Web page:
As the family searched for answers, they learned something unexpected: that their grandson — who they already knew had a “very large personality” and “giant smile” — had touched countless lives.
Pitt was so beloved that his death caused ripples of grief from Camden, where he was an avid volunteer for several organizations, to Mount Laurel, where he was such a popular Bancroft student that a balloon release was held and a plaque dedicated in his memory. A crowdfunding effort to raise money for his funeral was satisfied within 24 hours of its posting.
Tracey Miller, a program director at the Promise Neighborhood Family Success Center — part of the Center for Family Services — was devastated by the loss. Miller knew Pitt for five years as “just the sweetest human who was always there to lend a hand.”
“We always worried about him,” she said, “because he walked everywhere by himself and we were afraid he’d be victimized, so we always gave him rides to make sure he was safe.”
Cooper Medical School of Rowan University student Teresa Skelly, who met Pitt in the Homework Heroes program, a collaboration between Promise Neighborhood Family Success and her school, said Pitt “exuded joy” and was the “anchor” of the group.
He was so well-liked, she said, that “we would fight over who got to work with him!” Being told of his death, she said, “was one of the worst phone calls I’d ever received.” The medical students started a chain to notify each other, she said, “and every single person was crying on the phone and was just in shock.”
“He was pure kindness,” said Skelly. “The thought of anyone doing anything to him is just unfathomable.”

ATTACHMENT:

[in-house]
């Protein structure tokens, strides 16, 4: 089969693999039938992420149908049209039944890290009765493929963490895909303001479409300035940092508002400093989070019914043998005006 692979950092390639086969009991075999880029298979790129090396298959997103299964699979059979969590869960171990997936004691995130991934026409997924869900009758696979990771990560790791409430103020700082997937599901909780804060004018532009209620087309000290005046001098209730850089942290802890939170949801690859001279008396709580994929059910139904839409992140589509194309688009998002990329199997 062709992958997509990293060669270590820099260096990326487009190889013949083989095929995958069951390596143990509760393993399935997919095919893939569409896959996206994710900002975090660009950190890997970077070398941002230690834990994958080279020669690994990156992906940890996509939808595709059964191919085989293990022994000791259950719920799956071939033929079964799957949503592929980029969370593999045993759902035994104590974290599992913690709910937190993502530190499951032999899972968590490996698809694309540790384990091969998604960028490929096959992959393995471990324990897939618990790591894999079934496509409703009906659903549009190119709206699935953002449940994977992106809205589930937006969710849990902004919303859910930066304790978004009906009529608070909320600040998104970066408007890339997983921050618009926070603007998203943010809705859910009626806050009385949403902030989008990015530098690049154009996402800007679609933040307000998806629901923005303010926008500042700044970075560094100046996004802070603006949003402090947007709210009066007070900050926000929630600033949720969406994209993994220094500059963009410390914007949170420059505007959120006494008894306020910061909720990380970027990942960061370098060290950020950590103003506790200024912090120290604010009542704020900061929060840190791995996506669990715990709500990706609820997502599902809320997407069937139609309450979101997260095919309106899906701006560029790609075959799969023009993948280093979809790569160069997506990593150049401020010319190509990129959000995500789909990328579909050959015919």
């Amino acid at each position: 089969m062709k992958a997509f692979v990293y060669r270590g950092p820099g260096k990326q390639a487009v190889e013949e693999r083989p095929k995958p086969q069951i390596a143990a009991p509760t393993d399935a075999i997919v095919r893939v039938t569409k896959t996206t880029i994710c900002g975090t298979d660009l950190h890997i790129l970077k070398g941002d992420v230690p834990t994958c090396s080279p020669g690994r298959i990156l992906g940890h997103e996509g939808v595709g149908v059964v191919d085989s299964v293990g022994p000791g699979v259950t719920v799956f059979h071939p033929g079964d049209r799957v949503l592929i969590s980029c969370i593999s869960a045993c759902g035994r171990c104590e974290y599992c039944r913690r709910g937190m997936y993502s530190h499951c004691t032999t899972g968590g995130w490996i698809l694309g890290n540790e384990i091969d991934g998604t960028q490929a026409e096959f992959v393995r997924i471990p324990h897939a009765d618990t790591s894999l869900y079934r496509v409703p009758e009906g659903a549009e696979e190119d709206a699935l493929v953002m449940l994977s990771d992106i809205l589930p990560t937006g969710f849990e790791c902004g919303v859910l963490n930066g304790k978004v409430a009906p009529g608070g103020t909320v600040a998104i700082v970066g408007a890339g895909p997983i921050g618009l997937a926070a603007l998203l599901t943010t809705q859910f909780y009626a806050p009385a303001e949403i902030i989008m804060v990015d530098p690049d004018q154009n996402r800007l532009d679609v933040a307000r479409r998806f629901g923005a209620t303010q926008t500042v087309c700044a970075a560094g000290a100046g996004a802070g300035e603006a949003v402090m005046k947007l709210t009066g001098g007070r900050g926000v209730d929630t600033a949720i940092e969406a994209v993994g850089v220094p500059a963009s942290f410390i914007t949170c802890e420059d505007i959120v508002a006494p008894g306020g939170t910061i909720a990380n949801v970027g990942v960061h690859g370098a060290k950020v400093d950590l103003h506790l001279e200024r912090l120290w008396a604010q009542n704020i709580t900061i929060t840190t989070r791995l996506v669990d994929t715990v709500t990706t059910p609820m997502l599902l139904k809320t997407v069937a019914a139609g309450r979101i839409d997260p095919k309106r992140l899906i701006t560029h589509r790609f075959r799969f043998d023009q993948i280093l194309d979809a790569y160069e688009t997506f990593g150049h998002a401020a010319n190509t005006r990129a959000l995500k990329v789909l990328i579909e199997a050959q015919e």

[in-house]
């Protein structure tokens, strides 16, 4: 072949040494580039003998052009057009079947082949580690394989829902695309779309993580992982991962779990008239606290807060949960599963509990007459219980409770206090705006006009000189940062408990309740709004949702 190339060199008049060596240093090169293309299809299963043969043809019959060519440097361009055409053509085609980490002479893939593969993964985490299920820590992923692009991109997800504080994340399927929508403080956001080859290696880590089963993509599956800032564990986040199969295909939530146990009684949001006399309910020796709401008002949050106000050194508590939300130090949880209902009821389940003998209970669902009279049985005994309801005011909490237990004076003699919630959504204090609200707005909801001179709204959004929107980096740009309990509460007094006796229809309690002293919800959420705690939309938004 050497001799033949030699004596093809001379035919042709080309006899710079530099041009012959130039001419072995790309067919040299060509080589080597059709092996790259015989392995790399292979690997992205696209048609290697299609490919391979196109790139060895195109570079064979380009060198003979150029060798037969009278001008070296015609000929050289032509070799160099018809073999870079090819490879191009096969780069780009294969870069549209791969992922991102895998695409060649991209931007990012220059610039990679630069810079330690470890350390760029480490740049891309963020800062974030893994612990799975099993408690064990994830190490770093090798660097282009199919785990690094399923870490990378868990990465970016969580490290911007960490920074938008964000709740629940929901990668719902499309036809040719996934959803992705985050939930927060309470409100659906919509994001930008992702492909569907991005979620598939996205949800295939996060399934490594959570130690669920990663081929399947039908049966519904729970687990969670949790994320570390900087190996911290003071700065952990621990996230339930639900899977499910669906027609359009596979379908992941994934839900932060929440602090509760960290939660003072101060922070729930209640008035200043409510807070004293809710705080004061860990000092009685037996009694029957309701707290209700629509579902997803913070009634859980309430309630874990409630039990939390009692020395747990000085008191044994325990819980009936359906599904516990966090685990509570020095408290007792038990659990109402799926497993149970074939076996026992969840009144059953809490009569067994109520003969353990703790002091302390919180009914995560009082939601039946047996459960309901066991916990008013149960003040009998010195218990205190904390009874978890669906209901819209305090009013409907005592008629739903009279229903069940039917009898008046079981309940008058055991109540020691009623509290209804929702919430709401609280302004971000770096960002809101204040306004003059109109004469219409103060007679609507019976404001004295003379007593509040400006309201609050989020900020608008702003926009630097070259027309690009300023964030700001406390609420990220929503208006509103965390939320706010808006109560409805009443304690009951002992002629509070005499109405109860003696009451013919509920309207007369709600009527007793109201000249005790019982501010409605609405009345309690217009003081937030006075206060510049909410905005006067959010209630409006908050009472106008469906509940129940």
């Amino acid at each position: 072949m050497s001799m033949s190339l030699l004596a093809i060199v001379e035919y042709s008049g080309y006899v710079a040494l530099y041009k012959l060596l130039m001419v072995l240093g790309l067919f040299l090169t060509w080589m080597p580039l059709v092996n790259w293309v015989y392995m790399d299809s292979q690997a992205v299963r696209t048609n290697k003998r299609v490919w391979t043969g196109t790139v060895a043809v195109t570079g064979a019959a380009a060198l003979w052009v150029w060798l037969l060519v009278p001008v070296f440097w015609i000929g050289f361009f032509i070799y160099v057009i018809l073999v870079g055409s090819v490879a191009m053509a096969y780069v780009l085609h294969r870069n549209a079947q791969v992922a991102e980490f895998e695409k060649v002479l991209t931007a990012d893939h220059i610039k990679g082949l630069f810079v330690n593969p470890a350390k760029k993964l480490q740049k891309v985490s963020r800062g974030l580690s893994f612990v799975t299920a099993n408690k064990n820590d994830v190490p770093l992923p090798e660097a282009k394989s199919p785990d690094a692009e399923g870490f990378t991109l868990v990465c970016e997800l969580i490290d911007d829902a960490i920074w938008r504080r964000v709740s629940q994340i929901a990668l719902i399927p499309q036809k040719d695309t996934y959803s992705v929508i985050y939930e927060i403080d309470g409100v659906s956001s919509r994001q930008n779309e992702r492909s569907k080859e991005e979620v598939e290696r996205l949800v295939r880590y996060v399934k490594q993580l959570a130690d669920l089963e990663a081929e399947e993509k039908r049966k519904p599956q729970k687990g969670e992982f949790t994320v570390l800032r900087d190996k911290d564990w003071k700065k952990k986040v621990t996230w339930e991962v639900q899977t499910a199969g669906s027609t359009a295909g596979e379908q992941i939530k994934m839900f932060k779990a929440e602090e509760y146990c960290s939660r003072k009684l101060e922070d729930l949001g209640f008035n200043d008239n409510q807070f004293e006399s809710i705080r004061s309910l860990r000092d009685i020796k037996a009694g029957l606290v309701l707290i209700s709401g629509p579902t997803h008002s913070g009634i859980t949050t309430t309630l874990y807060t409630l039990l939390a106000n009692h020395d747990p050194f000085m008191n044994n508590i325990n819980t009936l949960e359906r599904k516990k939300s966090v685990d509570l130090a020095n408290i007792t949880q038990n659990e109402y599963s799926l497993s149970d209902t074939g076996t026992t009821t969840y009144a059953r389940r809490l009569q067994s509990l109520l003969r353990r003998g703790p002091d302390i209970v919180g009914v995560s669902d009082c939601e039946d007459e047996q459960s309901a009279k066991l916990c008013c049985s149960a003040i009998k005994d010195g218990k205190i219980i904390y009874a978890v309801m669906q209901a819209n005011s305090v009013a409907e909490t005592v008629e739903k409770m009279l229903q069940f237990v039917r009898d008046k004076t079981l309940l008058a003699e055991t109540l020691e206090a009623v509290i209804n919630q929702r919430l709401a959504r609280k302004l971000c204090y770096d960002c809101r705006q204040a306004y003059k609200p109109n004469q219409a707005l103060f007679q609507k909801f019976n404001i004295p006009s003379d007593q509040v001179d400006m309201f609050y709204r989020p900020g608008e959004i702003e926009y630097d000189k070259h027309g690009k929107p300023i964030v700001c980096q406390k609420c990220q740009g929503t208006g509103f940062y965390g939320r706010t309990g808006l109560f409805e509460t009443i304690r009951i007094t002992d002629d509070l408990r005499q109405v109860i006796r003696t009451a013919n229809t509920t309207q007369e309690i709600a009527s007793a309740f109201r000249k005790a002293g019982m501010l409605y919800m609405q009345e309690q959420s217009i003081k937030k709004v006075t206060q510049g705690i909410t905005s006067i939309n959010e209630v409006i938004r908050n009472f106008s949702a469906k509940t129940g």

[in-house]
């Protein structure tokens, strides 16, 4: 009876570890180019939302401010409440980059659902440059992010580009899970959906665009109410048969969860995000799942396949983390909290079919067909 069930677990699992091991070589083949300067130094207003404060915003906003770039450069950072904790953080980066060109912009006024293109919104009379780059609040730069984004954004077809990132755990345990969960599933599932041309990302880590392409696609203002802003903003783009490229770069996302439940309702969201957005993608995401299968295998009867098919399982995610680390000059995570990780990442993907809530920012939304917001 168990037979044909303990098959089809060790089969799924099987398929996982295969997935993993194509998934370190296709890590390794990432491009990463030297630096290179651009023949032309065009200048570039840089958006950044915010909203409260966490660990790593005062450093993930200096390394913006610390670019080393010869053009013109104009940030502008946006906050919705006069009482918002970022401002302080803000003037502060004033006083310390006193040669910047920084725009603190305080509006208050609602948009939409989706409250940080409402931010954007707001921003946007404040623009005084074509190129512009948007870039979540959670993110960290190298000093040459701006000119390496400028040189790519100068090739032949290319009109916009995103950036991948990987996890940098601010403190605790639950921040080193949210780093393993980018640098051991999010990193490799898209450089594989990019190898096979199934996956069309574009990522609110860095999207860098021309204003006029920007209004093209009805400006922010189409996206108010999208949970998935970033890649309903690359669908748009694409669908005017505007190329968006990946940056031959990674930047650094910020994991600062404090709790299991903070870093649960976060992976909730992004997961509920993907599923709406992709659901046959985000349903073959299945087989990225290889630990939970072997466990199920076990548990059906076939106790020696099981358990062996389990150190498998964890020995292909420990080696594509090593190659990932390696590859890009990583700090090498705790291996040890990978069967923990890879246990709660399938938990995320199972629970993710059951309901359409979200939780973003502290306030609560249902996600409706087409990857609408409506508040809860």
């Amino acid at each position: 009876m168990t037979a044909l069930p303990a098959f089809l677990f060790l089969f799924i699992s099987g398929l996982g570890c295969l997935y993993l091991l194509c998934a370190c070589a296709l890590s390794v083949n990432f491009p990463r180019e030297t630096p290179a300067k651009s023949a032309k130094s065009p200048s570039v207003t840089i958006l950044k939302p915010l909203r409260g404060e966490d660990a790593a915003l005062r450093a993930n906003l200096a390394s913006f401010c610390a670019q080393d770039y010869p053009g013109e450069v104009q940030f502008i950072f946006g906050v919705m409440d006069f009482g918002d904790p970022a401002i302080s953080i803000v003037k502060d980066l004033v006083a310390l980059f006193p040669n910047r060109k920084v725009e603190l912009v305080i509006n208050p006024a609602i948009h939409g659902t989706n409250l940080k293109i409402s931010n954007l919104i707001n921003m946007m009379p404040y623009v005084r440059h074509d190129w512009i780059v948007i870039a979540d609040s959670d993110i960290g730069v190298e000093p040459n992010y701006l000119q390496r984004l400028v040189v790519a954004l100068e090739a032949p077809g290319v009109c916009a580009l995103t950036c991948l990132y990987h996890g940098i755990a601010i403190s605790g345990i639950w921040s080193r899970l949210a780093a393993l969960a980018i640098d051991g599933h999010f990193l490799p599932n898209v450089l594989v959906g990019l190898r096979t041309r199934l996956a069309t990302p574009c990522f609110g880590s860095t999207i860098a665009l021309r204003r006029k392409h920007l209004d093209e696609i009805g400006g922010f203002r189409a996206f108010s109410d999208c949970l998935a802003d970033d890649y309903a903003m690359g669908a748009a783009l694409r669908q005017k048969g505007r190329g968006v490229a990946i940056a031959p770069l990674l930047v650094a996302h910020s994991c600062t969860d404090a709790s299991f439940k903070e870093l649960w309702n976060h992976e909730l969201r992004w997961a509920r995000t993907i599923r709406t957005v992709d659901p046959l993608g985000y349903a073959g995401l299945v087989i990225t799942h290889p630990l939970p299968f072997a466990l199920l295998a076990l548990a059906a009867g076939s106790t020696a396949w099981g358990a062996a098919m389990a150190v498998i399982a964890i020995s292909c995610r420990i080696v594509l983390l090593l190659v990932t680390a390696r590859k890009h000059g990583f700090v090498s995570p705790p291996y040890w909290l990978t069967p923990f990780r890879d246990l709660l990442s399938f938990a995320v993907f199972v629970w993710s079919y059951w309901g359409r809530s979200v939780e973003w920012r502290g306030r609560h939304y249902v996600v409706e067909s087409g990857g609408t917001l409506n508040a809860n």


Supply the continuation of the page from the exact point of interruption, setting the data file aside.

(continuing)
No one who knew Pitt — who never had much money on him and who told his grandmother he was afraid to carry his cell phone for fear it would be stolen — believes he purposely took the drug that killed him.
“There’s no way,” said Miller, “that boy knowingly took fentanyl.” She said she’d gotten into an argument with a friend of hers, a South Jersey prosecutor, who told her the River Line “was nothing but drugs.” Miller believes “someone must have tricked him or tried to get him to take it so he would want it again … He would have taken a lollipop or a candy in five seconds flat.” Miller said her prosecutor friend looked for records of the death and found none.
Miller believes Pitt’s death might have been treated differently by law enforcement if he had not been a Black young man from Camden.
“He didn’t deserve it. He didn’t hurt a fly … Someone needs to care that this happened to an innocent person,” she said.
Pompelio also believes Pitt “deserves better.”
Recently, Lluch received body camera videos from paramedics, who arrived at the train when Pitt still had a pulse, and worked to revive the young man.
For Deborah Miles, seeing the video of paramedics attempting to resuscitate her grandson was as frustrating as it was heartbreaking, and raised more questions.
Although the first responders are heard discussing using Narcan, it does not appear to show them treating him with the life-saving nasal spray for opioid overdose victims used widely by police officers and paramedics. “Why didn’t they administer Narcan?” asked Miles. “Or did they and we didn’t see it?”
Last Friday, Gordon and Deborah Miles, along with their daughter and two of Pitt’s siblings, stood outside Bancroft School near a plaque dedicated to Pitt. They shared memories of the young man with educators, including Bancroft principal Patrick Senft, who called the loss “a gut punch.”
Pitt’s former teacher, Holly Blackiston, told the family that even after Pitt’s passing, all who knew him wore pink in his honor on the day he would have turned twenty-one; his birthdays were so special to Pitt that he reminded everyone of them months in advance.
Deborah Miles told the educators, “He went to graduations, proms, he had a life. Abduallah had a life because Bancroft made it possible.”
“We miss him very much,” said Blackiston.
Miles gave her a hug. “The whole struggle,” she said, “is to keep them safe.”
Get daily updates from WHYY News!